Diary of a Void: A Novel
“This is a very funny, easy to read novel that has an edge thanks to its main character’s charade.”
Ms. Shibata is one of the only women in a male-dominated workplace in Japan where her colleagues constantly treat her like the custodial staff. That she’s a 34-year-old peer never seems to dawn on them, so she decides to take matters into her own hands in a comic, un-feminist way.
On any typical day before her quiet rebellion, Ms. Shibata is more or less ordered by her male colleagues to clean up the conference room. They do so in their own way, writes Emi Yagi, a very funny writer.
“‘Hey . . . Microwave?’
‘My name’s not microwave.
‘Hey . . .Coffee?
‘Nope. That’s not my name either.’”
No matter. She knows what they mean, and she complies until one day, she doesn’t. On the spur of the moment, she tells one of the men that the smell of their cigarettes is making her nauseated because she’s pregnant.
Turns out, she’s pulled the right card out of the deck. The “fact” that she’s supposedly pregnant changes everything in the workplace. She no longer has to clean up, she gets much more respect with all the men falling over themselves to assist her, and she gets to leave early. That turns out to be a revelation as she sees many others leaving on the train at 5:00 p.m. She’s amazed, and her surprise only grows when she goes shopping after work and realizes how much greater the variety of fresh food is when you don’t leave your office after dark.
The only problem for Ms. Shibata is that of course, she is not pregnant. Or is she? As the story goes on, it’s hard to tell. She gains weight, she takes an aerobics class for pregnant women and has drinks and goes out to eat with them, she even begins to lose her balance and keeps track of her baby’s size on a specialized app.
We’re told that she stuffs her pants with scarfs to make her look pregnant but, as she gains weight, that becomes less and less necessary. The reader is as off balance as the main character as the story progresses and we wonder what will happen when the nine-month mark arrives. How will she pull this off? Won’t her co-workers be suspicious?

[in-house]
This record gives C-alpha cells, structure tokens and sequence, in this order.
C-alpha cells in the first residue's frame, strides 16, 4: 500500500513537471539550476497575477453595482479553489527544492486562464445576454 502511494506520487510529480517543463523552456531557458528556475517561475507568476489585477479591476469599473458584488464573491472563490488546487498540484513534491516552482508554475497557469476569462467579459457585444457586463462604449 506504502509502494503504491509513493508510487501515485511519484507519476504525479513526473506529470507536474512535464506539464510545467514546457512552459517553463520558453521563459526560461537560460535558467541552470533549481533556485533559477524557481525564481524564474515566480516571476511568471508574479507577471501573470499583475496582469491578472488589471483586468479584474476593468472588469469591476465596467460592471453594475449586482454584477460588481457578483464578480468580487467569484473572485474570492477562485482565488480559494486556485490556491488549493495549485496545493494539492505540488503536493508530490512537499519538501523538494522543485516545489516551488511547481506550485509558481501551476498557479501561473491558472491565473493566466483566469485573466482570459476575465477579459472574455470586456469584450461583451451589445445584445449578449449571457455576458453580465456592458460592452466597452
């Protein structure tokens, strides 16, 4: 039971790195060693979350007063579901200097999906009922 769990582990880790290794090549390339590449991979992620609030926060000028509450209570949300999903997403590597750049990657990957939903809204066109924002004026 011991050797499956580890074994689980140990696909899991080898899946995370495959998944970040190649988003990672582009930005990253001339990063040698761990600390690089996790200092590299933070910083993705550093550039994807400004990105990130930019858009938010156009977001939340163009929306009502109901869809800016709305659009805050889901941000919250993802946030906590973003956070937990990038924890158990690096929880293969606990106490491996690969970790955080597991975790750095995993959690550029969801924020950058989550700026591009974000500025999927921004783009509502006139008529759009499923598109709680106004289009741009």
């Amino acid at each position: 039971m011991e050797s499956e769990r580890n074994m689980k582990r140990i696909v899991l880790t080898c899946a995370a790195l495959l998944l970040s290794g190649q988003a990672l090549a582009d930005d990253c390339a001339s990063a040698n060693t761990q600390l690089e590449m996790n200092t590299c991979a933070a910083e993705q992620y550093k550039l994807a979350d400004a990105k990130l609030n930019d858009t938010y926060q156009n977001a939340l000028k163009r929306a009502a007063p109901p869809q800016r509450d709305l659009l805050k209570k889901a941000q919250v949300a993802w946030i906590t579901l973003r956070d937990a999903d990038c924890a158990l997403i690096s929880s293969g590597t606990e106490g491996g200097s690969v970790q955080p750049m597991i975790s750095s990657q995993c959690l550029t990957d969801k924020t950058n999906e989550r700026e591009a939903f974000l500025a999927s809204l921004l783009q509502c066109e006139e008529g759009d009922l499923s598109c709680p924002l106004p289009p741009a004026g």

The reader can barely wait to learn what ultimately happens, but in the meantime, it’s a joy to read this delightfully juicy story on the stupidity of men and naivete of women. Ms. Shibata herself is a lonely and sad figure despite of or because of her masquerade. She has no partner or husband and spends weekends alone, sometimes talking to no one.
Her “pregnancy” is the only thing that provides companionship in her life, and she is fully on board. She reads baby magazines and wonders what her imaginary baby will look like. She even makes sketches of her perfectly imagined baby.
The author has her ruminating: “Okay, maybe I can live with eyes that aren’t really big and bright. Why overdo it? On the whole, best to avoid features that are too striking. Lips not too full, not too high. Eyebrows not too bushy, and well defined. Maybe a beauty spot under one eye . . .Hmm. Not bad.
“As I wrote in my notebook, I wondered: How many other imaginary children were there in world? And where were they now? What were they doing? I hoped they were leading happy lives.”
Toward the end of the novel and just prior to Ms. Shibata’s due date, she meets a woman she knew from the aerobics class who is wandering the streets at night with her baby because it will not sleep. The sometimes harsh reality of having a newborn and caring for it affects Ms. Shibata. Will she finally stop pretending?
This is a very funny, easy to read novel that has an edge thanks to its main character’s charade. It’s all the reader can do not to turn to the final pages to see how it all ends up.